New cities should avoid mistakes made by older ones like Nairobi

An Aerial view of Nakuru town on December 29, 2020. [Courtesy]

This week, Eldoret town is in the spotlight as county governors meet to mark 10 years of devolution. But the spotlight on the “City of Champions”, as it is fondly known, won’t fade away with the end of the devolution conference.

The greatest news most residents of the town in particular and Uasin Gishu County in general are waiting for is its elevation into a city. Bid to grant Eldoret city-status is currently before Senate. If the request gets senators’ nod, a report will be forwarded to President William Ruto, who will either approve or reject it.

President Ruto’s approval will make Eldoret Kenya’s fifth city, after Nairobi, Mombasa, Kisumu and Nakuru. It is news that Uasin Gishu leadership and residents alike are waiting for with bated breath.

During a recent event hosted by The Kenya Alliance of Resident Associations (KARA) and Hanns Seidel Foundation to sensitise the public on the opportunities and benefits that the elevation of Eldoret into a city would come with, the town’s leadership expressed great optimism about its growth into a modern city.  

“We want Eldoret to be one of Africa’s greatest and most beautiful cities,” said Tito Koiyet, Eldoret municipal manager. “We want to position Eldoret as a futuristic African city. We want Eldoret to be an alternative to Nairobi.” 

The last time we witnessed such level of enthusiasm was in December 2021 when Nakuru was elevated into a city by then President Uhuru Kenyatta. Nakuru has since gone ahead to craft its own Vision 2050, a development blue print its leaders say is aimed at making it a “model city that enhances the quality of life of its residents and fosters economic prosperity”. 

The good thing about being a new or an emerging city is that the leaders have an opportunity to avoid the mistakes older cities have made such as poor planning, weak infrastructure, disorganised public transport system and high levels of poverty and inequality.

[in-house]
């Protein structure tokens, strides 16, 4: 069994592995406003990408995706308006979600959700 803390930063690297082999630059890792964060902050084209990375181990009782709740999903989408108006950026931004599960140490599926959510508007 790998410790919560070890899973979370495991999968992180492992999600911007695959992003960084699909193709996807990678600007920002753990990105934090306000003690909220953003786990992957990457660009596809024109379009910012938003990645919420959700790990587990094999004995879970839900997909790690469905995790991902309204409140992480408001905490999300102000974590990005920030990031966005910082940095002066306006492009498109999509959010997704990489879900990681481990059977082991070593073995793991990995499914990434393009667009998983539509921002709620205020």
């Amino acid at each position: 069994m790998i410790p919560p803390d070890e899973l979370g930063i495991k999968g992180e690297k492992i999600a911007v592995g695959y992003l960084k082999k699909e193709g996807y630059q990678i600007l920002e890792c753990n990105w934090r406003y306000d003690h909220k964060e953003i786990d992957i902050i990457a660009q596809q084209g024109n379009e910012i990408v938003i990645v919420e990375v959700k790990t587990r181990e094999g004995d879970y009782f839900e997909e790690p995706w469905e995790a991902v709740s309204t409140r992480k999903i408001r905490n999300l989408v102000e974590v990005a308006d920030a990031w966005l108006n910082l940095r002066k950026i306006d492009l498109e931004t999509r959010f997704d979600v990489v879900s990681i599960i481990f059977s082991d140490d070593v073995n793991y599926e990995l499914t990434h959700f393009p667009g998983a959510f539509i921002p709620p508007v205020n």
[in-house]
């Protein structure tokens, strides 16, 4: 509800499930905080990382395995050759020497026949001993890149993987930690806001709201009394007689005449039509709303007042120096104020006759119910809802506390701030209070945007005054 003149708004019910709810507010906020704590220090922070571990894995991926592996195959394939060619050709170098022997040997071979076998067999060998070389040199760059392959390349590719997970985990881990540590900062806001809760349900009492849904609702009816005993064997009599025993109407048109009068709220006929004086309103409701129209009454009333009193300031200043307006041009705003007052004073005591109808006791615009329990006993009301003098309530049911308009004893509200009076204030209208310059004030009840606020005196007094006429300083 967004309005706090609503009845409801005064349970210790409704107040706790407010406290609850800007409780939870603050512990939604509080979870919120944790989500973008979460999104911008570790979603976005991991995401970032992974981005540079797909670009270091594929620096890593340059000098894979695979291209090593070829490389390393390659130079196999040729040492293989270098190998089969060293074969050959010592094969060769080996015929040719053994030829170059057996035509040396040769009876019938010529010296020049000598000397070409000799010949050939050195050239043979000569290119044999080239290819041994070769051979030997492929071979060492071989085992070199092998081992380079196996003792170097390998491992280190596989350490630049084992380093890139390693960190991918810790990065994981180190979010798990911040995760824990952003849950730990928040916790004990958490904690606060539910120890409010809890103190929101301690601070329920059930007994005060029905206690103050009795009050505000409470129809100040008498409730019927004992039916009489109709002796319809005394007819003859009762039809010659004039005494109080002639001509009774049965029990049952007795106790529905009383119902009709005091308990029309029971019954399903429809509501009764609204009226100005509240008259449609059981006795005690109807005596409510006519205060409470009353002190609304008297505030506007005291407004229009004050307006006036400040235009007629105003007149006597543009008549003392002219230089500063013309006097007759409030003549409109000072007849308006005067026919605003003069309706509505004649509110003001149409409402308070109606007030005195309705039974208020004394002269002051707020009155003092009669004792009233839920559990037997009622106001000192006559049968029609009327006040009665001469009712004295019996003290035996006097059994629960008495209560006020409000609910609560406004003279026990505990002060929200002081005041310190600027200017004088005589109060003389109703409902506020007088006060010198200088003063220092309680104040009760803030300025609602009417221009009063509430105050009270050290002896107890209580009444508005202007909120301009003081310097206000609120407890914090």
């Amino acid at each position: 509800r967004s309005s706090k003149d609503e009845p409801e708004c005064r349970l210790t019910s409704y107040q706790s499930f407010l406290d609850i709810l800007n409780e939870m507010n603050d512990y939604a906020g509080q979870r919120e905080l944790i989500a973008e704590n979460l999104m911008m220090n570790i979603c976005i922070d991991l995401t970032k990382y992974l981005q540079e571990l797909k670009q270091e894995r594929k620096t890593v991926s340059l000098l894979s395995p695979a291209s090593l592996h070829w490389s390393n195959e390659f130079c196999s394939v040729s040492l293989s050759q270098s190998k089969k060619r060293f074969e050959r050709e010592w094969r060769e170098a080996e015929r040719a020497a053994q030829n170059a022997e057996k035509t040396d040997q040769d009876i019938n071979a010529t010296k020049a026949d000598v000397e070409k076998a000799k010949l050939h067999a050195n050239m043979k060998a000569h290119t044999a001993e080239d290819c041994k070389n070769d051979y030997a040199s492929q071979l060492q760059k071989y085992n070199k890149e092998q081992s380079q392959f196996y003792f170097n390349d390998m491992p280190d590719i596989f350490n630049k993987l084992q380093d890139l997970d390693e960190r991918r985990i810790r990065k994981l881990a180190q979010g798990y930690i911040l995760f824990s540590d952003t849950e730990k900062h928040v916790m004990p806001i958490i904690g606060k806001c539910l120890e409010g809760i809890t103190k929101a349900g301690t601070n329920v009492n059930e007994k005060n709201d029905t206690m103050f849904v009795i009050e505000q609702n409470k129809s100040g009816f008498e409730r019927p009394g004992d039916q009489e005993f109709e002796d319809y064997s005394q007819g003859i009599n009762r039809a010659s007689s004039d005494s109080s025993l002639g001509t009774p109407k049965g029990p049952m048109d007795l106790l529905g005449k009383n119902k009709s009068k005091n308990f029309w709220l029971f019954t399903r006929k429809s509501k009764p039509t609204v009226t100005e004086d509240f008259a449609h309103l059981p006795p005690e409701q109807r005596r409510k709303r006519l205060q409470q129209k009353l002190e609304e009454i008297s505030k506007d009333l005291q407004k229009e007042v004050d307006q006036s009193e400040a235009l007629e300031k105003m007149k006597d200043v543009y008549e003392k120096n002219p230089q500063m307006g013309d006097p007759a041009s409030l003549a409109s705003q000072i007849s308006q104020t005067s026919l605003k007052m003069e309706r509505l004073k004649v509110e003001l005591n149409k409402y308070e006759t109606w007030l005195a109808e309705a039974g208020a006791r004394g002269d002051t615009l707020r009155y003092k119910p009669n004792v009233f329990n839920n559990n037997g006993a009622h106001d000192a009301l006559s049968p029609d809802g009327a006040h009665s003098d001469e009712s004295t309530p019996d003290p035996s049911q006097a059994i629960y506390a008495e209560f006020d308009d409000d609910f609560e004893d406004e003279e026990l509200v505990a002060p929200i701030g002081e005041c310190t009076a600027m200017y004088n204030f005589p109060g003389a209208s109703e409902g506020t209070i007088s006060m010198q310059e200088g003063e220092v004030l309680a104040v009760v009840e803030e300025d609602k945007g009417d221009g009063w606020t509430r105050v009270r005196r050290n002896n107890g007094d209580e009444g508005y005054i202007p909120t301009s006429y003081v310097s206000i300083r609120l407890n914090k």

And success lies in implementing good plans. Our cities are never short of good ideas and plans to make them more liveable. The problem is that most of these plans, which gobbled up millions of Kenyan taxpayer’s money, often gather dust on shelves.

Recently, Nairobi Governor Johnson Sakaja said in a TV interview that he did not need a new plan to bring order in the city’s public transport sector. All he needed to do, he said, would be to implement the recommendations of 'The Nairobi We Want' report of 1994.

He said he could not even find a copy of the report at City Hall and had to get a photocopy from the Kenya National Library Services. He blamed the problems bedeviling Nairobi city on corruption and political expediency.

The goal of any new city should be to foster order and dignity, inspire hope, and create opportunities for its people. This is possible if a new city quickly appropriates the benefits that come with its elevation such as increased investor interest, growth in infrastructural development, increased revenue (since the city will be able to access more loans, grants and donations), and more job opportunities.

But that is not enough. A new city must be ready for the challenges that inevitably come with its new status. One major challenge is population pressure. City status often attracts more people seeking opportunities which can strain resources and lead to overcrowding, traffic congestion, and increased demand for housing.

Rapid urbanisation, in turn, can lead to environmental issues such as pollution, deforestation, and loss of green spaces. Managing these impacts becomes more complex in a city setting.

Population pressure also leads to a strain on services. Provision of quality education, healthcare, and social services to a larger population can become more challenging, potentially impacting the overall quality of life for residents.

Also, as cities develop, the cost of living tends to rise. Housing, transportation, and basic necessities may become more expensive, making it harder for some residents to afford. Associated with this is a possible increase in crime levels.

But new cities like Nakuru – and Eldoret if it is eventually elevated – can avoid problems afflicting older cities like Nairobi. Instead, they can learn from the challenges faced by older cities and implement smart urban planning strategies.

They can do this by ensuring efficient public transport, and by focusing on proper and sustainable waste management, proper planning that encourages a balance of residential, commercial, and recreational areas. They should also have clear zoning laws to prevent haphazard development – and make sure the laws are adhered to.

But above all, they should involve citizens in the planning process to ensure their needs and preferences are incorporated.

No city ever fell from the sky; they were imagined by people and built by people. Whether a city succeeds or fails depends on how well the plans are implemented.